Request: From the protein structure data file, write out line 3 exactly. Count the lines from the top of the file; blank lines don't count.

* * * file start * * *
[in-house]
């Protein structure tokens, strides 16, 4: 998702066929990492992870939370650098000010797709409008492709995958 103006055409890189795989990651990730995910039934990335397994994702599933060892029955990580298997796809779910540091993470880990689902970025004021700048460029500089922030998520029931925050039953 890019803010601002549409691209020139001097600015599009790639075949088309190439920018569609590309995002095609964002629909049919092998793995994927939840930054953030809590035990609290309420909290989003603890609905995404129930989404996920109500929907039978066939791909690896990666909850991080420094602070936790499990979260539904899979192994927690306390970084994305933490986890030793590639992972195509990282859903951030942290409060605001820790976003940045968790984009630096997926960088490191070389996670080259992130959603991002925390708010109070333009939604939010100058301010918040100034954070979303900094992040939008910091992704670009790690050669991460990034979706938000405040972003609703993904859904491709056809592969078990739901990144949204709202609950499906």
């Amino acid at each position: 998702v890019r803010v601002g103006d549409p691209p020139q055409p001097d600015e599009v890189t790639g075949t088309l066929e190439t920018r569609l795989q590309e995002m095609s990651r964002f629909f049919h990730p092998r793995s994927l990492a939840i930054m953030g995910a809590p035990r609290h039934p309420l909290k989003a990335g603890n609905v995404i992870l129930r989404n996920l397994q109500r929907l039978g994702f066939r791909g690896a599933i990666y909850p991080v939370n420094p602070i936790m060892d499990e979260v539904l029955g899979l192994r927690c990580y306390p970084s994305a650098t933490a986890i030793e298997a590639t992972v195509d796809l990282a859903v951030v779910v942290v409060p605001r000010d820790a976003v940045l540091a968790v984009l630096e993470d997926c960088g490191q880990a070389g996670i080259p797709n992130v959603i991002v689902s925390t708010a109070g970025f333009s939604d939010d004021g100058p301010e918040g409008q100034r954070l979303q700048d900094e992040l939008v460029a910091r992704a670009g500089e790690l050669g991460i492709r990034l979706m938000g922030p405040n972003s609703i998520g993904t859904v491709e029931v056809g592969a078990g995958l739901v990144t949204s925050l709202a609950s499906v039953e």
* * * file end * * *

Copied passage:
């Amino acid at each position: 998702v890019r803010v601002g103006d549409p691209p020139q055409p001097d600015e599009v890189t790639g075949t088309l066929e190439t920018r569609l795989q590309e995002m095609s990651r964002f629909f049919h990730p092998r793995s994927l990492a939840i930054m953030g995910a809590p035990r609290h039934p309420l909290k989003a990335g603890n609905v995404i992870l129930r989404n996920l397994q109500r929907l039978g994702f066939r791909g690896a599933i990666y909850p991080v939370n420094p602070i936790m060892d499990e979260v539904l029955g899979l192994r927690c990580y306390p970084s994305a650098t933490a986890i030793e298997a590639t992972v195509d796809l990282a859903v951030v779910v942290v409060p605001r000010d820790a976003v940045l540091a968790v984009l630096e993470d997926c960088g490191q880990a070389g996670i080259p797709n992130v959603i991002v689902s925390t708010a109070g970025f333009s939604d939010d004021g100058p301010e918040g409008q100034r954070l979303q700048d900094e992040l939008v460029a910091r992704a670009g500089e790690l050669g991460i492709r990034l979706m938000g922030p405040n972003s609703i998520g993904t859904v491709e029931v056809g592969a078990g995958l739901v990144t949204s925050l709202a609950s499906v039953e």